Do you know how the daughters of last Hindu ruler Raja Dahir took revenge of their father’s death?

Sindh is one of the world’s most ancient civilized and organized city of Indus Valley, which has seen many rise and fall. The signs of its ancient glory are still to be found in the relics of Anri, Kot Diji and Mohenjodaro.

The land adjacent to Indus River and the Thar Desert is one of the oldest inhabited regions in the world; that hosted the world’s great pre-classical civilizations.

Sindh has been ruled by many and it had a hardship as a colony of aliens. History has been not found so clear, but the recent history begins with Rai Sahasi and Chuch Dynasties.

The Chuch Dynasty was also called as the Brahmin dynasty. The last ruler was Raja Dahir, the younger son of Chuch was born in 663 AD.

Raja Dahir ascended the throne upon the death of his uncle Chander. Sindh Dynasty was ruled over territories that include the parts of Modern-day Afganistan, Balochistan, Iran, Pakistan and parts of Punjab.

Eight years later, Kannauj’s emperor Ramal had invaded Dahir’s kingdom. With initial losses, Ramal had taken the Aror region and he allied himself with Alafi, the Arab.

Alafi and his warriors, who were exiled from the Umayyad Caliphate, got recruited. They led Dahir’s armies to repel the invading forces and to remain as valued members of his court.

However, Alafi served as a military advisor but, refused to take a higher position in a battle field. As a result, he had later obtained a pardon from the Caliph.

Modern Sri Lanka had been stolen!

The oldest chronicles of the Arab conquest of Sindh – for the expedition by the governor of Basra, Al-Hajjaj ibn Yusuf, against Raja Dahir, was a pirate who had raid off the coast of Debal, resulted in gifts to the Caliph from the king of Serendib (modern Sri Lanka) was stolen and that was the primary reason to be cited in the Chach Nama.

The Chuch Nama reported that, “As soon as he heard the matter of Hajjaj, he wrote a letter to the Raja Dahir about unsuccessful resolution, which was resulted in a launch of military expedition.”

Further, in addition to protect their maritime interests,  the reasons attributed to the Umayyad interest in gaining the Makran, Balochistan and Sindh regions led to the participation of armies from Sindh alongside Persians in various battles such as Nahawand, Salasal and Qadisiyyah and the granting of refugee to fleeing rebel chieftains.

There is another untold story!

When Raja Dahir, who had fallen out of favour with Hajjaj taken asylum in Sindh, refused to hand over some Arab exiles. Al-Hajjaj’s sent a powerful army of soldiers commanded by his nephew Muhammad Bin Qasim in order to take revenge.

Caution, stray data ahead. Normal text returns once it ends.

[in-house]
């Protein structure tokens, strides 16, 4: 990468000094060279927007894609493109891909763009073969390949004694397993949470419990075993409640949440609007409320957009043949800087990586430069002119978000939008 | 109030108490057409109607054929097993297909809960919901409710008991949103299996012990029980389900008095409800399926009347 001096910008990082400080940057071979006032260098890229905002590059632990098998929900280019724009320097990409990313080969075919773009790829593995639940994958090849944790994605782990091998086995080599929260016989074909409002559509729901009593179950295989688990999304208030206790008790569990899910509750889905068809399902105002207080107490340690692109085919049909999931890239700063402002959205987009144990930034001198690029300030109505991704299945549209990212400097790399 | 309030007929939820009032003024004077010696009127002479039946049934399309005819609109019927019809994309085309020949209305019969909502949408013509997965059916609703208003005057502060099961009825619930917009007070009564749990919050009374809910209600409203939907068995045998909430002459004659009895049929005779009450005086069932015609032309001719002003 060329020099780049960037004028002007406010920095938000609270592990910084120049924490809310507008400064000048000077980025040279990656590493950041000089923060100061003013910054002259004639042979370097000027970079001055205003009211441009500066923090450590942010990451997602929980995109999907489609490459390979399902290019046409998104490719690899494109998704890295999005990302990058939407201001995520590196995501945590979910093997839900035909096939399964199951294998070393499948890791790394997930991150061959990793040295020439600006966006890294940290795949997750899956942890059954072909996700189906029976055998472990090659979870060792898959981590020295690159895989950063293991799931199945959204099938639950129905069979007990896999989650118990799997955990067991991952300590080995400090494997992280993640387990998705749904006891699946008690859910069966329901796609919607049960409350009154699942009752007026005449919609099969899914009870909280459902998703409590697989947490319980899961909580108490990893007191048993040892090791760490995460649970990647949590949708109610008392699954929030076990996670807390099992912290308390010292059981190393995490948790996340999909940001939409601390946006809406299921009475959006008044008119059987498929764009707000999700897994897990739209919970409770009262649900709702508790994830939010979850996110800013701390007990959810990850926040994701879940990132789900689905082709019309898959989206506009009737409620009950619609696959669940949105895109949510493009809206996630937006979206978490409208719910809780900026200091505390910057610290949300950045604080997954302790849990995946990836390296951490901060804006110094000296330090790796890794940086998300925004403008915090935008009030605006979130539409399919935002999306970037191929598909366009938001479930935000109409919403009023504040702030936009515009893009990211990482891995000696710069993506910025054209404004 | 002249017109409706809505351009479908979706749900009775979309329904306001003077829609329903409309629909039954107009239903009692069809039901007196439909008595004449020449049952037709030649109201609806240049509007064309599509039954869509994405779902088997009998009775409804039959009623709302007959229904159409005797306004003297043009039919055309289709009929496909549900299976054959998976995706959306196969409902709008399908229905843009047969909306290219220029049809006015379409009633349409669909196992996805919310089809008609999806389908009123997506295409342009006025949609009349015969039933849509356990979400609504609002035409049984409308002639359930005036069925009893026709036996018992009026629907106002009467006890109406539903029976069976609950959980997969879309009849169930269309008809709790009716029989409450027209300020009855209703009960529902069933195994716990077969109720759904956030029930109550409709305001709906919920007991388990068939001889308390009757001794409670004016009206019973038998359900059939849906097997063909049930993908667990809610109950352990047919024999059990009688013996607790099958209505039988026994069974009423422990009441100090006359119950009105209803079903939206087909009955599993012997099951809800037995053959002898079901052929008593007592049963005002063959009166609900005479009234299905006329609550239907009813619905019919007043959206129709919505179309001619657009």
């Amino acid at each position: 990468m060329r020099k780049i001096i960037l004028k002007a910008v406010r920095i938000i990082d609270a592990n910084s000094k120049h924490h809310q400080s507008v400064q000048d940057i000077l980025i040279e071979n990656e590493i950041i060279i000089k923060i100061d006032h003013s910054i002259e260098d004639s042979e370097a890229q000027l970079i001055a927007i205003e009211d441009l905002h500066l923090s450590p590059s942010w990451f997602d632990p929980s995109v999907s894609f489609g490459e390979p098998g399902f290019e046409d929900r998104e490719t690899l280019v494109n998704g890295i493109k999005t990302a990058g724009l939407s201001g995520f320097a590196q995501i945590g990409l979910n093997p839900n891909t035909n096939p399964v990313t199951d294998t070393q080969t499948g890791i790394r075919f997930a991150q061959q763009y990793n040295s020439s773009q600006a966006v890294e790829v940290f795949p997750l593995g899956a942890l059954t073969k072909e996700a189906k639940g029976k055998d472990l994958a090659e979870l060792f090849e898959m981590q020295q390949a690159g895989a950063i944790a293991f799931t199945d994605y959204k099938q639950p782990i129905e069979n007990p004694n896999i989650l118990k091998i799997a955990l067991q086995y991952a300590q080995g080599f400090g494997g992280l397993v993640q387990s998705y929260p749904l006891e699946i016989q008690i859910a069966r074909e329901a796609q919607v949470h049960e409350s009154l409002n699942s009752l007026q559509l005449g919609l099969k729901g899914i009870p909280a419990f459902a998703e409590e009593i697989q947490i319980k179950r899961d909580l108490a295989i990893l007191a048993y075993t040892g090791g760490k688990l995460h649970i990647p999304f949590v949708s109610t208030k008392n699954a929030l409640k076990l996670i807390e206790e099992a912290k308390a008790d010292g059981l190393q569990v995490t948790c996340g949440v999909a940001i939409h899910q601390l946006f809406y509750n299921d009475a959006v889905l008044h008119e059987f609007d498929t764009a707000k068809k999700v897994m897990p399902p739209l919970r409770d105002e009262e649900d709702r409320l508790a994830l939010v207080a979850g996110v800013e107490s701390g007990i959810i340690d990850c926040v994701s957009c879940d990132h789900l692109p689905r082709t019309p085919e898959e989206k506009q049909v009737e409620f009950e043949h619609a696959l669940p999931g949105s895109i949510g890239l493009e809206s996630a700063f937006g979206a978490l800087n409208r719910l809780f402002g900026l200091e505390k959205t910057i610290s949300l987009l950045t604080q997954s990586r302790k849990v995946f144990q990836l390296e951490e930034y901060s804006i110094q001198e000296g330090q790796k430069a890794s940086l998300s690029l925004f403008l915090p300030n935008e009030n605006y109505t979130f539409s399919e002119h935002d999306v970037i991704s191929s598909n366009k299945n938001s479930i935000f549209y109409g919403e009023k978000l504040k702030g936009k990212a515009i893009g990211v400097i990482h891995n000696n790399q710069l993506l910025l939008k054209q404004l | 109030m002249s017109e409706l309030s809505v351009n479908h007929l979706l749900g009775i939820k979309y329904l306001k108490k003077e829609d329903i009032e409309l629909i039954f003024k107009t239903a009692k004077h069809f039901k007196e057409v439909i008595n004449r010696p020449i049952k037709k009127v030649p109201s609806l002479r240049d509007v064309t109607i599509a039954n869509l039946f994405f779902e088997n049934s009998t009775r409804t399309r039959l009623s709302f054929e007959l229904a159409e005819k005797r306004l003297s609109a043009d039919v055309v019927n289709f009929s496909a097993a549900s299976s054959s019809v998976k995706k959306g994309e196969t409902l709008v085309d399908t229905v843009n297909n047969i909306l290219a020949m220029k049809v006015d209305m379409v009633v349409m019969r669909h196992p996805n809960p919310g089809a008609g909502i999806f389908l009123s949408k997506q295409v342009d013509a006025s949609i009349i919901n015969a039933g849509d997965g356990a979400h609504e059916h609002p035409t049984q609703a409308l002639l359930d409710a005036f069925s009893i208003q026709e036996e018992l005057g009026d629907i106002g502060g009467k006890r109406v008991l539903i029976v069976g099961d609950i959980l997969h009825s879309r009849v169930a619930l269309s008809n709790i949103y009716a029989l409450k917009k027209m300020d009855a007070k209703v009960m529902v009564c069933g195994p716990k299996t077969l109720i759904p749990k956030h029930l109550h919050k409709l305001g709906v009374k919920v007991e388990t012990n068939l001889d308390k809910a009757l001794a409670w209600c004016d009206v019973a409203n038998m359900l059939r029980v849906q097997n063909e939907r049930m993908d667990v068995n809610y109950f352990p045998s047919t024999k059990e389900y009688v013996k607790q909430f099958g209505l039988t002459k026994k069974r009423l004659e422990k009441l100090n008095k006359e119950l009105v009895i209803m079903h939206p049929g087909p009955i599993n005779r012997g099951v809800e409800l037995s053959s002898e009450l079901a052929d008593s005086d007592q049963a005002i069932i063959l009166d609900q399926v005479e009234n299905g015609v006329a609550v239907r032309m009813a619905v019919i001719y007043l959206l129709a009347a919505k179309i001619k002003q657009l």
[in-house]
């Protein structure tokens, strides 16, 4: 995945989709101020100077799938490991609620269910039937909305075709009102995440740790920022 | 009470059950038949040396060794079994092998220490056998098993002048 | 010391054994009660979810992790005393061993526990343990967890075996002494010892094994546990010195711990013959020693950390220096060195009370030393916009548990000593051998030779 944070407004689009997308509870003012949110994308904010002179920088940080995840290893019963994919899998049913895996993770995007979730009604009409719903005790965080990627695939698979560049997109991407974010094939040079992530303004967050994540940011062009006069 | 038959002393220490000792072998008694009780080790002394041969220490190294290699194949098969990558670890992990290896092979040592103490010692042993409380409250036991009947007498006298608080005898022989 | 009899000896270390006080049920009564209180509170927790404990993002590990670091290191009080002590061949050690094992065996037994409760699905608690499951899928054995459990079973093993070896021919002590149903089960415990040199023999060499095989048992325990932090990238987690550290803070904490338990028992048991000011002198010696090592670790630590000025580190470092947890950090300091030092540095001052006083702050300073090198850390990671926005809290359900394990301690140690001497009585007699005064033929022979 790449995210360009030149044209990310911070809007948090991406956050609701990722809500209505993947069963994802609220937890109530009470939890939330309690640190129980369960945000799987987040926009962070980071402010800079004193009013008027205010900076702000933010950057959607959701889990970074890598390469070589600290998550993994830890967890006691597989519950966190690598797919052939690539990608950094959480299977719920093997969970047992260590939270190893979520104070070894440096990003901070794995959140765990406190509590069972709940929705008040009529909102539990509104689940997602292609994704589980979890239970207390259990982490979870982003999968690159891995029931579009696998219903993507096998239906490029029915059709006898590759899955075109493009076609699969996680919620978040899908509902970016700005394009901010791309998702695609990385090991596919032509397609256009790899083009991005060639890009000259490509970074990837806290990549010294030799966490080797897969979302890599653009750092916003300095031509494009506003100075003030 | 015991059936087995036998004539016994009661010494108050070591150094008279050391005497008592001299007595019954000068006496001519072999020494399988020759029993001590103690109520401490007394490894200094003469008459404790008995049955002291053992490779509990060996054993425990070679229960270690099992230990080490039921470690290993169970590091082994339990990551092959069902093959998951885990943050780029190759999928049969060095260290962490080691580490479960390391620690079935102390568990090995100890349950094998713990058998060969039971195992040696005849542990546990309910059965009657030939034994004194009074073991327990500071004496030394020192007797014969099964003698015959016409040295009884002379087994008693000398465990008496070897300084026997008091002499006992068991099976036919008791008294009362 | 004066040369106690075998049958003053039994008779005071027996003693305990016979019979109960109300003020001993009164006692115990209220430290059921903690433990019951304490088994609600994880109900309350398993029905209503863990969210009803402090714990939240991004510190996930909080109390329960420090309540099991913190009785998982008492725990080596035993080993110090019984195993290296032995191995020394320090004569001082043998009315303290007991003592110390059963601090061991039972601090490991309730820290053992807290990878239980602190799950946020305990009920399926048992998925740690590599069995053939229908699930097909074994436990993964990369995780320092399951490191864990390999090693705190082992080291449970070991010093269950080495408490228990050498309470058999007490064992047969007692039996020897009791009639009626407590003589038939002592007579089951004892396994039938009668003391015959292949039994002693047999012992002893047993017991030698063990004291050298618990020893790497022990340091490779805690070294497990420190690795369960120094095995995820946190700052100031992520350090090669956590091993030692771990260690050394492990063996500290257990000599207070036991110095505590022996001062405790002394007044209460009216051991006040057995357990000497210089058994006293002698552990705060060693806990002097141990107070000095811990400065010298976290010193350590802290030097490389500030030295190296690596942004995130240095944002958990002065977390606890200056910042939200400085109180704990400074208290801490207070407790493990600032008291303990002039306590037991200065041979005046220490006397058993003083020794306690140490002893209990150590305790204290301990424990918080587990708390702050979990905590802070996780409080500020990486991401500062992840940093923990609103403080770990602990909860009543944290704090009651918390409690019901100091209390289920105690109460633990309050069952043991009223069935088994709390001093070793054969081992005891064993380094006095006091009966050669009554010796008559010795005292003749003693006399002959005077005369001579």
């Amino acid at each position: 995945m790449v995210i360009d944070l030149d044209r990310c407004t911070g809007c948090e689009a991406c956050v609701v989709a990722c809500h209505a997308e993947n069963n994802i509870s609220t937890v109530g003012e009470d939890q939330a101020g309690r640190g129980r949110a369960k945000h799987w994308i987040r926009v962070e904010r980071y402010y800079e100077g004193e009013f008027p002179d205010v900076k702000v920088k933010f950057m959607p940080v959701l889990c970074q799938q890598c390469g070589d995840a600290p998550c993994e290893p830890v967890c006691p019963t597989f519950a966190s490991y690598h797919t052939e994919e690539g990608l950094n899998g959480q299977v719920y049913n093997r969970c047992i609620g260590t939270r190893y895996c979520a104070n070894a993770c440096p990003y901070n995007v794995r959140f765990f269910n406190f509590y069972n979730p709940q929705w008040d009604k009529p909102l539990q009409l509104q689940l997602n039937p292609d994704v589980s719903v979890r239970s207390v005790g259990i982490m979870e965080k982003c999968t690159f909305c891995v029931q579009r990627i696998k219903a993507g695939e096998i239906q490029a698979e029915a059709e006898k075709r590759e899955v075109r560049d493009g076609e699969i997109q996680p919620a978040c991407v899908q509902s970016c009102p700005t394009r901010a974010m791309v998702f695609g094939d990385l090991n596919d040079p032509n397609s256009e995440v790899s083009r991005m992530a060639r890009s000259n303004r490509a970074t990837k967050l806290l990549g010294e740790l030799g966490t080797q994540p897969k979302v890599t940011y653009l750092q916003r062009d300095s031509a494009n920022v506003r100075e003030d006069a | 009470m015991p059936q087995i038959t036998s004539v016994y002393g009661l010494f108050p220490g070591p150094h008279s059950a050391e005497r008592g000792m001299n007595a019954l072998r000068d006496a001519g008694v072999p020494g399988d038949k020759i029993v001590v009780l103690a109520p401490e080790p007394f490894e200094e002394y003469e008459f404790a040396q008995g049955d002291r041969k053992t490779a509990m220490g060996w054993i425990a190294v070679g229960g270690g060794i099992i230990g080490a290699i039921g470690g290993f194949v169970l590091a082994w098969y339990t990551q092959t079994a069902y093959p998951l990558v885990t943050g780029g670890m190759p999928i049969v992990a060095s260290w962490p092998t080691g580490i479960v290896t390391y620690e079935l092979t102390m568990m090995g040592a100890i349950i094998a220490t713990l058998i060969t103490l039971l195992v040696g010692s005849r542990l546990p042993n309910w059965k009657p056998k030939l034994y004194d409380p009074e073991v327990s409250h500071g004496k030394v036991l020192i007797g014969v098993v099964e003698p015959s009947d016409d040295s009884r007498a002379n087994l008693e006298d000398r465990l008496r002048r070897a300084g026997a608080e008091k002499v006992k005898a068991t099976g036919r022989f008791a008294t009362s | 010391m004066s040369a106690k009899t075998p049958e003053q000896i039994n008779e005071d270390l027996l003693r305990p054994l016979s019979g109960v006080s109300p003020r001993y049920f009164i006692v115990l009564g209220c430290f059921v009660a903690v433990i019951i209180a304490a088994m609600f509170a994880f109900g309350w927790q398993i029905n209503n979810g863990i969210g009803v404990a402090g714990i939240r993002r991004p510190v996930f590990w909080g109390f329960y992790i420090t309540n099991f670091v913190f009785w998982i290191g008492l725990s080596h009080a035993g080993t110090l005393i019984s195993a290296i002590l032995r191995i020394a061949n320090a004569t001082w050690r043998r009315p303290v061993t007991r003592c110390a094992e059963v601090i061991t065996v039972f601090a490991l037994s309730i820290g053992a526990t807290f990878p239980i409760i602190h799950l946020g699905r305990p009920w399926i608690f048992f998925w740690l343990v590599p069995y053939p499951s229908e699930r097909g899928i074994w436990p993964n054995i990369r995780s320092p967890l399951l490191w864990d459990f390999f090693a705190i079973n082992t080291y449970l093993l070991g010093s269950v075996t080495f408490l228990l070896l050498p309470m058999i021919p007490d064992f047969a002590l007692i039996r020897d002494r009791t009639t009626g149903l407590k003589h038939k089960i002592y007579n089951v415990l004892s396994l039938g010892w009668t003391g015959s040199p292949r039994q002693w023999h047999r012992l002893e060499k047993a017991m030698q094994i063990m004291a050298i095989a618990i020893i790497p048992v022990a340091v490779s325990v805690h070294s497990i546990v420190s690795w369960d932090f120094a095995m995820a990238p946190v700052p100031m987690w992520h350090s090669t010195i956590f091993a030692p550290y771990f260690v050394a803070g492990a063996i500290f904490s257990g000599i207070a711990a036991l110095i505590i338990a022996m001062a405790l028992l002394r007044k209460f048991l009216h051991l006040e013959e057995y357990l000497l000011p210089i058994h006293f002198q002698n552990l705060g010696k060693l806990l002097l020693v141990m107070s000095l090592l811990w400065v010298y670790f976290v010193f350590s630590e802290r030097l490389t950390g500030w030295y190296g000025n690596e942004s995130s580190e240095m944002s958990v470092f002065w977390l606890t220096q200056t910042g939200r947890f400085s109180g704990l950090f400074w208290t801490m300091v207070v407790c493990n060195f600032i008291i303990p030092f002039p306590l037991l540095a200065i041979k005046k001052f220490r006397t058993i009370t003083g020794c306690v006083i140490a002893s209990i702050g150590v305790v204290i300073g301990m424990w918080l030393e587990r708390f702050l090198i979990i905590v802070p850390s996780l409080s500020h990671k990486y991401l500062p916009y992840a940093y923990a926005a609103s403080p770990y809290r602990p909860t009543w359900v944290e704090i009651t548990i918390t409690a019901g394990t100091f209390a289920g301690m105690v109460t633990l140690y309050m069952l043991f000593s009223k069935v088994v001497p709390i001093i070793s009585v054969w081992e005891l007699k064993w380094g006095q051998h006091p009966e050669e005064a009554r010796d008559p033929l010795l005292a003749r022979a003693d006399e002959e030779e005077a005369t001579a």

Under the aegis of Muhammad bin Qasim, Hajjaj’s campaign was launched. In 711 CE, on the orders of Al-Hajjaj, Bin Qasim attacked Debal.

From Debal, Bin-Qasim moved on to Nerum for supplies. The Buddhist governor of the city had acknowledged it as a tributary state of the Caliphate after the first campaign of Hajjaj and capitulated to Bin-Qasim.

Muhammad Bin Qasim defeated Dahir and captured his eastern territories for the Umayyad Caliphate by the support of various tribes. The Jats, Meds, Bhuttos and Buddhist rulers of Nerun, Bajhra, Kaka Kolak and Swistan stood up as an infantry to Bin Qasim’s predominantly cavalry army.

Moving his forces to its eastern banks, Dahir then tried to prevent Qasim from crossing the Indus River. However, Qasim crossed and defeated the forces at Jitor led by Jaisiah, Son of Dahir.

In 712, Qasim fought Dahir at Aror, near modern Nawabshah and killed him. After Dahir was killed in the battle of Aror on the banks of Indus River, his head was cut-off and sent to Hajjaj bin Yousuf!

“We have conquered Sindh after enormous trouble.

Muhammad-bin-Qasim’s masterly strategy betrayed Dahir.

Rejoice, the evil doers are disgraced!

Their wealth has been brought away.

They are now solitary and brittle as eggs and their women, fair and fragrant as musk-deer, are now asleep in our harems!”

A courtier noted in his literature when Dahir’s bleeding head reached the court of Hajjaj.

Raja Dahir’s wife and other women of the household committed Jauhar rather than being captured alive by the invaders. Unfortunately, the invaders captured Dahir’s two daughters, Suray Devi and Premala Devi.

The Chach Nama attributes the death of Qasim to these brave girls who had been taken captive during the invasion. Later, they had been sent as gifts to the Khalifa for his harem in Damascus. But, the sisters tricked the Kaliph and made him to believe that Bin-Qasim had violated them before sending them as gifts. As a result of this subterfuge, Bin Qasim was wrapped and stitched in oxen hides, and returned to Syria, which was resulted in his death en route from suffocation.

The Khalifa is recorded to have been filled with remorse and ordered the sisters buried alive in wall, when he had discovered the deceit of two girls.

And, this is how the Chuch dynasty has ended with the footprints of Raja Dahir and his brave daughters.